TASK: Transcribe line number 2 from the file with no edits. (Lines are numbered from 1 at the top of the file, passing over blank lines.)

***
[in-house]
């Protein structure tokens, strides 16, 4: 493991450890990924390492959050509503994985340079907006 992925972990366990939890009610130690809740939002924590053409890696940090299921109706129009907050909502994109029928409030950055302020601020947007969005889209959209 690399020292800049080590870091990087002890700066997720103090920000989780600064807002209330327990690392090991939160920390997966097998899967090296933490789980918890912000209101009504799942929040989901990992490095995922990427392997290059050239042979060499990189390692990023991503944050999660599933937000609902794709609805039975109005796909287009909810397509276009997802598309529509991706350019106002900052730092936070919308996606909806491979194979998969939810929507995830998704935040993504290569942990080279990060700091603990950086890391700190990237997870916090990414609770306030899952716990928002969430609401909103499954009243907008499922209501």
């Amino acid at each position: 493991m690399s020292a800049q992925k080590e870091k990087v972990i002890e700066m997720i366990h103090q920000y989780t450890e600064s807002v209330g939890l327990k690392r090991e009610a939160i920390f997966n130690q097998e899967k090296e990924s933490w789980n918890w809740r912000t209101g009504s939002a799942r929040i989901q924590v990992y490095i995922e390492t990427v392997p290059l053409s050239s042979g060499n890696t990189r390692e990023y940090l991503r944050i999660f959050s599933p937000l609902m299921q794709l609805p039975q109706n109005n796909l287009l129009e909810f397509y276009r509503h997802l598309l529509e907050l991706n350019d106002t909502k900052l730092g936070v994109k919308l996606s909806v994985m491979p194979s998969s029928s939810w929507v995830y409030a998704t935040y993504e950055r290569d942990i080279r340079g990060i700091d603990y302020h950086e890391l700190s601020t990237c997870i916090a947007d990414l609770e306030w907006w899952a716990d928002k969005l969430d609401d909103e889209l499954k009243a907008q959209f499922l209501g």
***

């Protein structure tokens, strides 16, 4: 493991450890990924390492959050509503994985340079907006 992925972990366990939890009610130690809740939002924590053409890696940090299921109706129009907050909502994109029928409030950055302020601020947007969005889209959209 690399020292800049080590870091990087002890700066997720103090920000989780600064807002209330327990690392090991939160920390997966097998899967090296933490789980918890912000209101009504799942929040989901990992490095995922990427392997290059050239042979060499990189390692990023991503944050999660599933937000609902794709609805039975109005796909287009909810397509276009997802598309529509991706350019106002900052730092936070919308996606909806491979194979998969939810929507995830998704935040993504290569942990080279990060700091603990950086890391700190990237997870916090990414609770306030899952716990928002969430609401909103499954009243907008499922209501």